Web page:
Quick Post: The Fundamental Problem with #VoteCompass (#auspol #ausvotes)

VoteCompassThe ABC launched Vote Compass this week, a tool which allows you to declare your position various policy issues and see where your position aligns with major parties.  Far from being interesting or informative, Vote Compass highlights something that has gone terribly, terribly wrong in modern political discourse.

The questions asked by Vote Compass do nothing to understand (or translate) the reasons why a person holds a particular viewpoint.  You’re asked questions like ‘Asylum Seekers?’ and told to rate to what extent you think ‘Boo!’ or ‘Hooray!’  Despite being conservative, I know that the positions I advocate are similar to positions advocated by various parties (right through to and including the Sex Party, of all things).  Where we differ is in the reasoning behind those positions.

For example: China?  Both Greens and National Party voters will shout ‘Boo!’ at this question because both groups are rabid Sinophobes.  It’s not until you explore the reasons behind their Sinophobia do you understand what distinguishes the one from the other.

We see the problems that this line of inquiry causes almost routinely.  I think that multiculturalism is great and that the State has a role in facilitating awareness of our diverse cultural histories.  Most of my lefty friends will agree with this position, but the reasoning behind the position differs.  They argue that diversity is good for social cohesion; I use Edmund Burke’s argument that an individual is necessarily connected to their cultural history.  Two completely different sets of reasons; same outcome.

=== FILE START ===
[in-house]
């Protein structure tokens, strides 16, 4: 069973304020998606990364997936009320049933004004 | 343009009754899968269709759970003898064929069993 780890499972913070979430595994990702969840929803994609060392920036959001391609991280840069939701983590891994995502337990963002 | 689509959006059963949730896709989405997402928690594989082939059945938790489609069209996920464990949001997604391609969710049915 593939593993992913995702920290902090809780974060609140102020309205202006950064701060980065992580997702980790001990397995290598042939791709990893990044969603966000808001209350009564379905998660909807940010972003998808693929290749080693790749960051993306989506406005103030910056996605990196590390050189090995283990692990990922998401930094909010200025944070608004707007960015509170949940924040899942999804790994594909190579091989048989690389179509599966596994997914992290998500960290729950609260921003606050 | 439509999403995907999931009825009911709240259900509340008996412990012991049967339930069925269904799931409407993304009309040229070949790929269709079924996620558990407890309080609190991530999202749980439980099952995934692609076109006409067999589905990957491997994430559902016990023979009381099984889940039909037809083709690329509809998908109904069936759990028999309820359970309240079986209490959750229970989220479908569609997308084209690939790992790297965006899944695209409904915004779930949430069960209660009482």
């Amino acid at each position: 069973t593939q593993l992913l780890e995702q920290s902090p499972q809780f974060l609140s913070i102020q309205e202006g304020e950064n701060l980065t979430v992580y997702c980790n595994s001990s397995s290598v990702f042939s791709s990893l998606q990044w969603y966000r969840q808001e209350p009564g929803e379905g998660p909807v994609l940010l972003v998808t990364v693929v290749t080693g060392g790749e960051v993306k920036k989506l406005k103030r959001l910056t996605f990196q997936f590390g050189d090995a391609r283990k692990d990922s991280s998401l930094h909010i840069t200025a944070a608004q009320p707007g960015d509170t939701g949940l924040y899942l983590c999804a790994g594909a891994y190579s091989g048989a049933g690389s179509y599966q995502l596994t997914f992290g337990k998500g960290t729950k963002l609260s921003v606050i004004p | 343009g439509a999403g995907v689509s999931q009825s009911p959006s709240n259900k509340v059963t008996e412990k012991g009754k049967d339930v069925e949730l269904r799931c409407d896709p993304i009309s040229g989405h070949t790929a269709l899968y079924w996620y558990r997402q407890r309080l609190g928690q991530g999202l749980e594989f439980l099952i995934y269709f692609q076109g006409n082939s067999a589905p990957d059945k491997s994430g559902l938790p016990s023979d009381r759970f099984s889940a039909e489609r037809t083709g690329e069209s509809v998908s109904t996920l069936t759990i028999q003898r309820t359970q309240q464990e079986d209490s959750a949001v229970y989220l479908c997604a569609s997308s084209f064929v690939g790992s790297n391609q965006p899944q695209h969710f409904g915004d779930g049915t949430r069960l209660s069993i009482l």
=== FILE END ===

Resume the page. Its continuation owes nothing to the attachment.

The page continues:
‘People of the same sex should be allowed to get married?’ ‘Hooray!  Equality is love!’ ‘Hooray!  Promoting loving families is important!’ ‘Boo!  Marriage is an oppressive institution!’  ‘Boo!  I hate faaaaaaaaaaaaaags!’

The Boo!/Hooray! model encourages us to move away from reasons for our positions and focus on our positions simpliciter.

Perhaps this might not be a problem.  Perhaps I might want to know which party is committed to my positions regardless of whether or not the reasons are the same.  Consider, for example, the broad church of opposition to the Carbon Tax.  Are you against it because you think it’s hurting Australian businesses and pushing up cost of living pressures, or are you against it because scientists are evil?  Consider also the opposition to the Regional Resettlement Arrangement.  There are those who assert that it’s evil and inhumane and cruel and terrible and won’t work, and those who argue that it’s not as evil and inhumane and cruel and terrible as John Howard was and therefore won’t work.  In the case of the Carbon Tax, regardless of your reasons, you’re going to find the Coalition agrees with your position.  In the latter case, regardless of your reasons, you’re going to find that the Labor Party does not match your position.